Vote House Republicans out

It is time to clean the House. In 2011 the Republicans gained control of the U.S. House of Representatives and in 2015 greatly increased their majority. They wanted to get the country moving in the right direction.  They were afraid of the changing leftward values and policies from health care to migration to gay rights that they had comfortably lived under for many years. The past two years they shoulda/ woulda/ coulda have worked with the Republican majority in the U.S. Senate to promote and pass a series of right-of-center alternatives to the Democrats and the Obama administration.

Instead they disagreed among themselves and created gridlock in the House which in turn created congressional gridlock. They got rid of Speaker John BoehnerJohn Andrew BoehnerHouston Chronicle endorses Beto O'Rourke in Texas Senate race The Hill's 12:30 Report — Presented by Citi — House postpones Rosenstein meeting | Trump hits Dems over Medicare for all | Hurricane Michael nears landfall Kavanaugh becomes new flashpoint in midterms defined by anger MORE (R-Ohio) but Paul RyanPaul Davis RyanElection Countdown: Takeaways from heated Florida governor's debate | DNC chief pushes back on 'blue wave' talk | Manchin faces progressive backlash | Trump heads to Houston rally | Obama in Las Vegas | Signs of huge midterm turnout Will the Federal Reserve make a mistake by shifting to inflation? Sanders: Democrats ‘absolutely’ have chance to win back rural America  MORE (R-Wis.) is still not able fix the House and end the Republican’s internal gridlock. Both Speakers followed the so-called Hastert Rule, under which a bill will not be brought to the floor for a vote unless it had the support of the majority of the party, in this case half the Republican members in House. This meant the Speakers encountered barriers when trying to cut deals with centrist Democrats. It doesn’t matter if the Representatives are Republicans in Name Only (RINOs) or members of the Freedom Caucus, they just can’t work together, let alone govern.

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Oddly enough, Donald TrumpDonald John TrumpTrump to fundraise for 3 Republicans running for open seats: report Trump to nominate former Monsanto exec to top Interior position White House aides hadn’t heard of Trump's new tax cut: report MORE is in line with the public on their views of Congress and Congressional Republicans. A July, 2016 Rasmussen Reports national telephone and online survey found that just 11 percent of likely U.S. voters think Congress is doing a good or excellent job. Only 24 percent think their representative in Congress is the best possible person for the job.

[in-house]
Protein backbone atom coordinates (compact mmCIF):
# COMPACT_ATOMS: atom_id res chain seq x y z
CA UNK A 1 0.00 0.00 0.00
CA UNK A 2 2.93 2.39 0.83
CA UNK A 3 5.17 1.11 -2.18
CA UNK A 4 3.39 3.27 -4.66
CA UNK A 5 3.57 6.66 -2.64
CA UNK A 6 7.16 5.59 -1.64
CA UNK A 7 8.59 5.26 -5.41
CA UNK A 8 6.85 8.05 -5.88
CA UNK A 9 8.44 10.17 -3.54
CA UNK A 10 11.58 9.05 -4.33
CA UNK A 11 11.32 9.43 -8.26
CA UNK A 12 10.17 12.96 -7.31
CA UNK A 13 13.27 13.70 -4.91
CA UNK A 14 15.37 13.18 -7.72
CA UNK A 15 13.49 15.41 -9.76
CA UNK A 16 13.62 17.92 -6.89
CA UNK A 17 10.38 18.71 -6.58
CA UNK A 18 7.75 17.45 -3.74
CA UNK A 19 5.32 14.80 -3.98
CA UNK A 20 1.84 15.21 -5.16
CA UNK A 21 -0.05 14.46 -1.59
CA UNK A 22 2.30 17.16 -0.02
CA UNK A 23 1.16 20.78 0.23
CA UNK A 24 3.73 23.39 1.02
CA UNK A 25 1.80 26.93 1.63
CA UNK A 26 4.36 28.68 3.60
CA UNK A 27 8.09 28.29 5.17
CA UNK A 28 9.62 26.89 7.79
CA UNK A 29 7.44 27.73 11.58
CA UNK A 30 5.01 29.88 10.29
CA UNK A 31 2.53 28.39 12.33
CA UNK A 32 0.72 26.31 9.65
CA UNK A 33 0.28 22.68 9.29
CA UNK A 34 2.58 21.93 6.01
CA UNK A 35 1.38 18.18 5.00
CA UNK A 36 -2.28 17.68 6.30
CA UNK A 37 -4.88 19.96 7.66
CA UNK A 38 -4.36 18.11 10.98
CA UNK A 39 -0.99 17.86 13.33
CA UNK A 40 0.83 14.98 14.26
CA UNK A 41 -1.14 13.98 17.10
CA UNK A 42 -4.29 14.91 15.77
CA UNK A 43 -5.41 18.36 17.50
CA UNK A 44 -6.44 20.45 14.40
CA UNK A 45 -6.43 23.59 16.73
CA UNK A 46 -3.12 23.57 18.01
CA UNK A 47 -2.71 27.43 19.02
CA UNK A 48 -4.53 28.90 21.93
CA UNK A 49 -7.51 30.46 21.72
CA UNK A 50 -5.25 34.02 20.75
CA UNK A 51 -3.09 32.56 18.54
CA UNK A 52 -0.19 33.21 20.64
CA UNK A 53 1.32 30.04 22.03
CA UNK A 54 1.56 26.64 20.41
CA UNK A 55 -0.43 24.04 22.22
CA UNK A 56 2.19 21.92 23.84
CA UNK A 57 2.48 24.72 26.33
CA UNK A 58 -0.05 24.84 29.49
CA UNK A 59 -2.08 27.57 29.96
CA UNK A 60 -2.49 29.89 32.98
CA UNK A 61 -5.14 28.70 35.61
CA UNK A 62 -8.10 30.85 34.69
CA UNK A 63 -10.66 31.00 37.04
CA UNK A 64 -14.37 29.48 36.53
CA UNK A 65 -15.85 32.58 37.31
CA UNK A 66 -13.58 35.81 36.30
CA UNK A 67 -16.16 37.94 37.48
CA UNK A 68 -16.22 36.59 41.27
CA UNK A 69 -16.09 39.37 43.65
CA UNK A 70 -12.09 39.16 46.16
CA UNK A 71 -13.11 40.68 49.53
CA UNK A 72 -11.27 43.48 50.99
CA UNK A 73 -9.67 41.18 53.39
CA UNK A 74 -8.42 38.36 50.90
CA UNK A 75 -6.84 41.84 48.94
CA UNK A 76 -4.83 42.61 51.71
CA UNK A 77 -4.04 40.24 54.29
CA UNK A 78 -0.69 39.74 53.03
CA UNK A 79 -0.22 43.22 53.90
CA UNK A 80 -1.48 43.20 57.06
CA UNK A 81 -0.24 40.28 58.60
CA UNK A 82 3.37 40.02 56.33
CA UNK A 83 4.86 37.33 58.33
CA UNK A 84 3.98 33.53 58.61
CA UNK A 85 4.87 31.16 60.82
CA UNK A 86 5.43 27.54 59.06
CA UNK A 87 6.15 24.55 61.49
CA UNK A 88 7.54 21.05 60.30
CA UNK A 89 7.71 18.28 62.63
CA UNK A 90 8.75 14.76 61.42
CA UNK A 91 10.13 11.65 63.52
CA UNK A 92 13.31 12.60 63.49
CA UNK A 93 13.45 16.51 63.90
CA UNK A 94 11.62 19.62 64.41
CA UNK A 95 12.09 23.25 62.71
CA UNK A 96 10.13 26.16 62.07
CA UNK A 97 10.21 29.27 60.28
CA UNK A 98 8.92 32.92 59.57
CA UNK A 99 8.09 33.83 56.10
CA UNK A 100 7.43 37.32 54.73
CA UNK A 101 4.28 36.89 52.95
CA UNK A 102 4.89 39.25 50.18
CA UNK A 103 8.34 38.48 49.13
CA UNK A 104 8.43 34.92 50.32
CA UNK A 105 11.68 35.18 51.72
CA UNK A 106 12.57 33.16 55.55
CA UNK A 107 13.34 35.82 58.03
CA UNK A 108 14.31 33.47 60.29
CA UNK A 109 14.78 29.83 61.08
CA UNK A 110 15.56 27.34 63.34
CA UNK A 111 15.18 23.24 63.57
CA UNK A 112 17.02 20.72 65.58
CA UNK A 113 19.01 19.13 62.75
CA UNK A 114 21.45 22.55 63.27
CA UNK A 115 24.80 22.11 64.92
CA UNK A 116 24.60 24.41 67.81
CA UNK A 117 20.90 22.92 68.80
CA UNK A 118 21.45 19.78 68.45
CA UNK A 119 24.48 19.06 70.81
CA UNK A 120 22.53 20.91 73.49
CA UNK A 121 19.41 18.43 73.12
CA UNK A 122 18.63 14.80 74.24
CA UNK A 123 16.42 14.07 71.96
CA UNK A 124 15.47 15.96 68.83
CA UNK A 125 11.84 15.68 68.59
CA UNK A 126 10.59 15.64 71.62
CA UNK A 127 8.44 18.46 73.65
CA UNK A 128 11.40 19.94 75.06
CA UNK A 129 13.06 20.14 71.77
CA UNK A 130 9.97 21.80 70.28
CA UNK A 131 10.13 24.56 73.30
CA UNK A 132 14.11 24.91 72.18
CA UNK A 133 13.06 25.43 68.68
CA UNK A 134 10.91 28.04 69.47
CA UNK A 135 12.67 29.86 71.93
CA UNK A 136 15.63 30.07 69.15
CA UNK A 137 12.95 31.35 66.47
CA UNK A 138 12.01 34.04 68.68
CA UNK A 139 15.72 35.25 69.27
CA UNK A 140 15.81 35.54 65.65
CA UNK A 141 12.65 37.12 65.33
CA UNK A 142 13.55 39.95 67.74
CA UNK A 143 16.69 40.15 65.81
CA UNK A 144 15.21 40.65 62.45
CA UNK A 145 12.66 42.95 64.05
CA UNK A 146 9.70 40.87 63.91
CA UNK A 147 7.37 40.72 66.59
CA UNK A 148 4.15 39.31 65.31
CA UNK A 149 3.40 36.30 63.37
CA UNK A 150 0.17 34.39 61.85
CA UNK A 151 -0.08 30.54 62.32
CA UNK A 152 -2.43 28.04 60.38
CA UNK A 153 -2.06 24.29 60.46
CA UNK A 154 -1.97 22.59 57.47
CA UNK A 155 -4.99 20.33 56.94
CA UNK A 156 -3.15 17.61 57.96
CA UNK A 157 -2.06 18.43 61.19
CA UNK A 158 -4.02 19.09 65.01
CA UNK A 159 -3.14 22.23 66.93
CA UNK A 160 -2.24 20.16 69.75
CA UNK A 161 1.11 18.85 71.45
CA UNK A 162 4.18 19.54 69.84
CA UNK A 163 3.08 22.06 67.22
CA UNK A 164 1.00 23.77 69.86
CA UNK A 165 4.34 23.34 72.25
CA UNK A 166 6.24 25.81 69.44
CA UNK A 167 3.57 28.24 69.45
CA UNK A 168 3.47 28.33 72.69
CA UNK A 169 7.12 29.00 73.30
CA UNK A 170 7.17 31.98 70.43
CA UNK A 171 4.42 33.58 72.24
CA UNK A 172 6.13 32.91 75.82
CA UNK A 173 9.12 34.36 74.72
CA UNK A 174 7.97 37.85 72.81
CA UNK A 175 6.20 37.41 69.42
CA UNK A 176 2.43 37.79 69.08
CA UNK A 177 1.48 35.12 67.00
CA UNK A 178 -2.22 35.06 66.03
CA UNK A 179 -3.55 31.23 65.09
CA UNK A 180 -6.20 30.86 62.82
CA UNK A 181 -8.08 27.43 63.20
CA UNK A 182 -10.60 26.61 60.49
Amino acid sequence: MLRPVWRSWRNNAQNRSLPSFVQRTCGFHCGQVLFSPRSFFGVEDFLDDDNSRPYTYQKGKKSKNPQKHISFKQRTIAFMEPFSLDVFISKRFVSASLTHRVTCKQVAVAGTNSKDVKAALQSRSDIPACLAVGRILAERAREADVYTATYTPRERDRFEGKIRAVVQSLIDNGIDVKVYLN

A Gallup poll released on Oct. 12, 2016 found that Congress has just an 18 percent approval rate and that only 14 percent of Republicans approved of the job done by Congress. Given Trump’s slump in recent polls, Republicans running for Congress are beginning to distance  themselves from his presidential campaign and asking voters to elect them as a check on a Hillary ClintonHillary Diane Rodham ClintonHillicon Valley: Bolton tells Russians 2016 meddling had little effect | Facebook eyes major cyber firm | Saudi site gets hacked | Softbank in spotlight over Saudi money | YouTube fights EU 'meme ban' proposal Dems lower expectations for 'blue wave' Election Countdown: Takeaways from heated Florida governor's debate | DNC chief pushes back on 'blue wave' talk | Manchin faces progressive backlash | Trump heads to Houston rally | Obama in Las Vegas | Signs of huge midterm turnout MORE administration. But if elected, the House Republicans are not likely to be any more successful in opposing Mrs. Clinton than they were opposing President Obama.

The solution is not to vote for any incumbent Republicans running for the U.S. House. However, thanks to redistricting based on the 2010 Census, most U.S. House districts are safe for Republicans. If, perchance, a Democrat is elected, the district will become competitive in 2018.

Harry Perlstadt, PhD, MPH is professor emeritus of Sociology at Michigan State University, East Lansing, Mich.


The views expressed by authors are their own and not the views of The Hill.